Yet the idea of the world as changeable seems far closer to what the film’s creators, the Wachowskis, had in mind. In the time between then and now, the Wachowskis have both gender transitioned and The Matrix seems at least a subconscious reference to the evolution to come. Much has been written about the film as trans allegory, and the reading bears out in the possibility for humans to define themselves however they like, outside the fixed identities enforced by the machines. Whenever Agent Smith snarls “Mr Anderson”, it feels like a menacing taunt, his refusal to allow Neo to untether himself from the matrix and discover who he actually is. That goes beyond red-pilling, which is about the authoritarian business of telling someone how things really are, and grants them the latitude to figure it out on their own.

The trans narrative escaped me then, and escapes me still. It’s certainly a philosophical film, though.

15 facts about The Matrix on its 20th anniversary
7. The actors were asked to brush up on their knowledge of philosophy before production began.

The Wachowskis had all the lead actors read Simulacra and Simulation by Jean Baudrillard, Out of Control by Kevin Kelly, and Introducing Evolutionary Psychology by Dylan Evans and Oscar Zarate in order to better understand the world of the movie. In the film, Neo actually hides his illegal computer files in a copy of Baudrillard’s book.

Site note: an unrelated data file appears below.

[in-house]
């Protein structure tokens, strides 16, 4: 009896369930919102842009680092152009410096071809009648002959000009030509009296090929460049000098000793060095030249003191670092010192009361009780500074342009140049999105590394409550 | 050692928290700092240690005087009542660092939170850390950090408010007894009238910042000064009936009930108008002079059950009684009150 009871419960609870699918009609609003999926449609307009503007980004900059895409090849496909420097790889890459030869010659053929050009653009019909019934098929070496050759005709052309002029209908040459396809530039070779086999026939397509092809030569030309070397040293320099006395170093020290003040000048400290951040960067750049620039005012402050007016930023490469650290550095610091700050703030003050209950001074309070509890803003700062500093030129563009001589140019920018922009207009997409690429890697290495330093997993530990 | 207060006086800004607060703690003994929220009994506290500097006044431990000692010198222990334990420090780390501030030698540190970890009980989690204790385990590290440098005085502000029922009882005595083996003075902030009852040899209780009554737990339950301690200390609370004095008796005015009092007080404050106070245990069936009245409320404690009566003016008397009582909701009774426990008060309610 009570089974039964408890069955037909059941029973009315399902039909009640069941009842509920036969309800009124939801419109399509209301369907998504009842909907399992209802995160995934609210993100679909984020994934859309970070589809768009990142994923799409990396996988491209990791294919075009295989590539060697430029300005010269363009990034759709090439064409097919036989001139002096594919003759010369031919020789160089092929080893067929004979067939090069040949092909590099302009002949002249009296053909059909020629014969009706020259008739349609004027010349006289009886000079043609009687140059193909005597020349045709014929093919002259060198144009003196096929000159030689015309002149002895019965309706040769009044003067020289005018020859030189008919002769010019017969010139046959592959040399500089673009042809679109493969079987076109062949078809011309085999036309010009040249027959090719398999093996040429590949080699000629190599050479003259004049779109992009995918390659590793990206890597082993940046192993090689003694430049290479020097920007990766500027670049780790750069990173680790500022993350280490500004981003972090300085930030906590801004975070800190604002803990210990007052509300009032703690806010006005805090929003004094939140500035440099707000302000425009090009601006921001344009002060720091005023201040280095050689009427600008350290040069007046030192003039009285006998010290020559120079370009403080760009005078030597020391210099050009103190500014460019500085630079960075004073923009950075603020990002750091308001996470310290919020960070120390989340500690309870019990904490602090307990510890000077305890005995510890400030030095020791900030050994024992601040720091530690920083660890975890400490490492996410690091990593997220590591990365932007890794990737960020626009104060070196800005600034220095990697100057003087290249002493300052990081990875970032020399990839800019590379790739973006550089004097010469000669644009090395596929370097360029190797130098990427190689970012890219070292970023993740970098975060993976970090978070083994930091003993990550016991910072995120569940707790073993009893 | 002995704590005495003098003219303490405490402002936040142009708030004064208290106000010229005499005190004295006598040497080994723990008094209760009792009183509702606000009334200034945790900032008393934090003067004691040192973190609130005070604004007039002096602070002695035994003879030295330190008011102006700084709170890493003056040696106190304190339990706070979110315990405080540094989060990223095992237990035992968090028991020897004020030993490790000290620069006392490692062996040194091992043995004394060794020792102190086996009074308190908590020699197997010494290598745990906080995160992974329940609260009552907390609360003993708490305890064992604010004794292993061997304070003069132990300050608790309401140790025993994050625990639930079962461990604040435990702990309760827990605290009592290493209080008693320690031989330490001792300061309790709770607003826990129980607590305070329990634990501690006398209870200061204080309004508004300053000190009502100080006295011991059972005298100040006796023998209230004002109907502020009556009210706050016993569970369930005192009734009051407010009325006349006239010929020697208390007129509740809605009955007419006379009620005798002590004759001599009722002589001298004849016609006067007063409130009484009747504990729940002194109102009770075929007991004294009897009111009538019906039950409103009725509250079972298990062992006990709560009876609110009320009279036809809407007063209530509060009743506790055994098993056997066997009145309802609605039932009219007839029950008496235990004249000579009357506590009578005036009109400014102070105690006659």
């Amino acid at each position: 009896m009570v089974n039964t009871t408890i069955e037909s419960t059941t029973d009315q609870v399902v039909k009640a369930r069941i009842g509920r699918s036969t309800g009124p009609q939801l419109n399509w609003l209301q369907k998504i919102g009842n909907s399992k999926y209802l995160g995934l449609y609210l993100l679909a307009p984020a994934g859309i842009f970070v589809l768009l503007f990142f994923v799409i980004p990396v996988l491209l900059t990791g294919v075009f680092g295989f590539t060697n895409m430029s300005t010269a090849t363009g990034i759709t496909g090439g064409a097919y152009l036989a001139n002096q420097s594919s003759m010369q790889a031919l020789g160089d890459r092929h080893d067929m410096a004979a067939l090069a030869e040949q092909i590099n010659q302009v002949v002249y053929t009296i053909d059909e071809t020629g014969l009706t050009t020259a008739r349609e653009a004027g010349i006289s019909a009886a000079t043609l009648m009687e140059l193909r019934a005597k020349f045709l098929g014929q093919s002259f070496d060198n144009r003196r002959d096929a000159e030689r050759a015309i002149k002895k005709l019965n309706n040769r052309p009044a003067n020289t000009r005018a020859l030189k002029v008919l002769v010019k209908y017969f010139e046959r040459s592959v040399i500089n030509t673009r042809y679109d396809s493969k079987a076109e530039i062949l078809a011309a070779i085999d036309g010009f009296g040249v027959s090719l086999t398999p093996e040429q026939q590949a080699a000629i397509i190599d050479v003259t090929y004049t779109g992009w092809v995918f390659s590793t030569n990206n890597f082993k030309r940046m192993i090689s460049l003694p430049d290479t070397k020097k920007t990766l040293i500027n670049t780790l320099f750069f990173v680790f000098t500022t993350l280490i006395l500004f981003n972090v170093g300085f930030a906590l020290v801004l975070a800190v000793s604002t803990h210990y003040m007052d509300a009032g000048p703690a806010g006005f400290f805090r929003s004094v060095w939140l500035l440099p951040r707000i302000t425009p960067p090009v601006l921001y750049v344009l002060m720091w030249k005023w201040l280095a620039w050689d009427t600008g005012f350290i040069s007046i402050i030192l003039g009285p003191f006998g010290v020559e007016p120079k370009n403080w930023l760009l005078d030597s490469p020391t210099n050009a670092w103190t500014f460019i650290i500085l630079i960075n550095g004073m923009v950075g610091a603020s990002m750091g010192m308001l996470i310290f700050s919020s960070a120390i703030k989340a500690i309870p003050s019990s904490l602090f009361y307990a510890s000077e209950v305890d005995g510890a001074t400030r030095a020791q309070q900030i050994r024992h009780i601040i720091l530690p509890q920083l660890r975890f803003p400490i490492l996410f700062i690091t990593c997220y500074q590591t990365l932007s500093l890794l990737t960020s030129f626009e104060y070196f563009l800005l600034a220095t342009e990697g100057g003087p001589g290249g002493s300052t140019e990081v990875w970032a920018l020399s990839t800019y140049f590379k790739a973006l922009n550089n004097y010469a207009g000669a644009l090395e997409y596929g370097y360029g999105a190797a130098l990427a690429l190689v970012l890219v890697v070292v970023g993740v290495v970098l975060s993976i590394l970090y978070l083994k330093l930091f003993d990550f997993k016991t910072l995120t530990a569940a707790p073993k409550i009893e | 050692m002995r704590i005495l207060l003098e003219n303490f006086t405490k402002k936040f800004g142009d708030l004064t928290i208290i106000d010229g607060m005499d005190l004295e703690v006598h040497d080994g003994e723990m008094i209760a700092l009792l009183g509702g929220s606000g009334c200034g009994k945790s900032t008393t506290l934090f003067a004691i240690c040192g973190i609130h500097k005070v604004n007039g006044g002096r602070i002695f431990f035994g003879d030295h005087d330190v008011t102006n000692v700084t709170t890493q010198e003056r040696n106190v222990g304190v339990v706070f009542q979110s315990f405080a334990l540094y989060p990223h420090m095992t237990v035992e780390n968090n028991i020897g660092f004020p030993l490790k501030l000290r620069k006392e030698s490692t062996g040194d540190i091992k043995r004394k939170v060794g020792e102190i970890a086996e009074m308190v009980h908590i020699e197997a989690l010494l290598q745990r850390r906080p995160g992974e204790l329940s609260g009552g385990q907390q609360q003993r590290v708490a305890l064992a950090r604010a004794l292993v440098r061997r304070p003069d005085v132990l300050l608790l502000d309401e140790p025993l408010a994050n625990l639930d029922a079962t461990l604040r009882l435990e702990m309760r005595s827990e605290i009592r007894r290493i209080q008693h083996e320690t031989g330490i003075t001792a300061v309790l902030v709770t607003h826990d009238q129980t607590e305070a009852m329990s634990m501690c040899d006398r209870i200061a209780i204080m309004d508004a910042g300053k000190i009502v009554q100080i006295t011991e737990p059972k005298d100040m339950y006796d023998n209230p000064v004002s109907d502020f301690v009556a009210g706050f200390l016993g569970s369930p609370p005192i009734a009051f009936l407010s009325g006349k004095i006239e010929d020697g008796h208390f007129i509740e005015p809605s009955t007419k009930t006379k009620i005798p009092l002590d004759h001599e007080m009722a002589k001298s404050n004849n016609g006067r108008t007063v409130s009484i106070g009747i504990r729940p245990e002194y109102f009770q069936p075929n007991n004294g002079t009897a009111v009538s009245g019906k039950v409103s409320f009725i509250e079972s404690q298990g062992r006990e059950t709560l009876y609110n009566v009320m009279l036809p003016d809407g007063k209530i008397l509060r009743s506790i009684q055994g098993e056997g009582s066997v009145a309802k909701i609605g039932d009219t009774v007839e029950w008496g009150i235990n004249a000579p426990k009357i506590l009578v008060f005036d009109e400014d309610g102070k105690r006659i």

Not everyone’s a fan, however.

The Matrix’s male power fantasy has dated badly
It’s this attitude which now seems so antiquated – so glaringly late-20th Century. Anderson isn’t kept awake at night by war or climate change or the rise of fascism. He isn’t campaigning for equal rights – and he certainly isn’t doing any Kung-fu practice. He’s a white-collar worker whose most pressing problem is a slight dissatisfaction with ordinary office life. He is, fundamentally, a less witty brother of Chandler Bing from Friends. And they have plenty of other brothers. One is the unnamed narrator (Edward Norton) of Fight Club. The other is Peter Gibbons (Ron Livingston), a disgruntled software programmer in Mike Judge’s cult comedy, Office Space. Both of those films came out in 1999, as The Matrix did. And as different as the three of them may appear, they all share a theme whose prevalence in 1990s pop culture culminated with the debut of the BBC2 sitcom The Office, in July 2001. The theme is that being a handsome, middle-class, thirtysomething professional is ultimately not very fulfilling. The Matrix may allude to Alice in Wonderland and The Wizard of Oz, to Jean Baudrillard and Jesus, but its central thesis is right there on the Office Space poster: “Work Sucks”.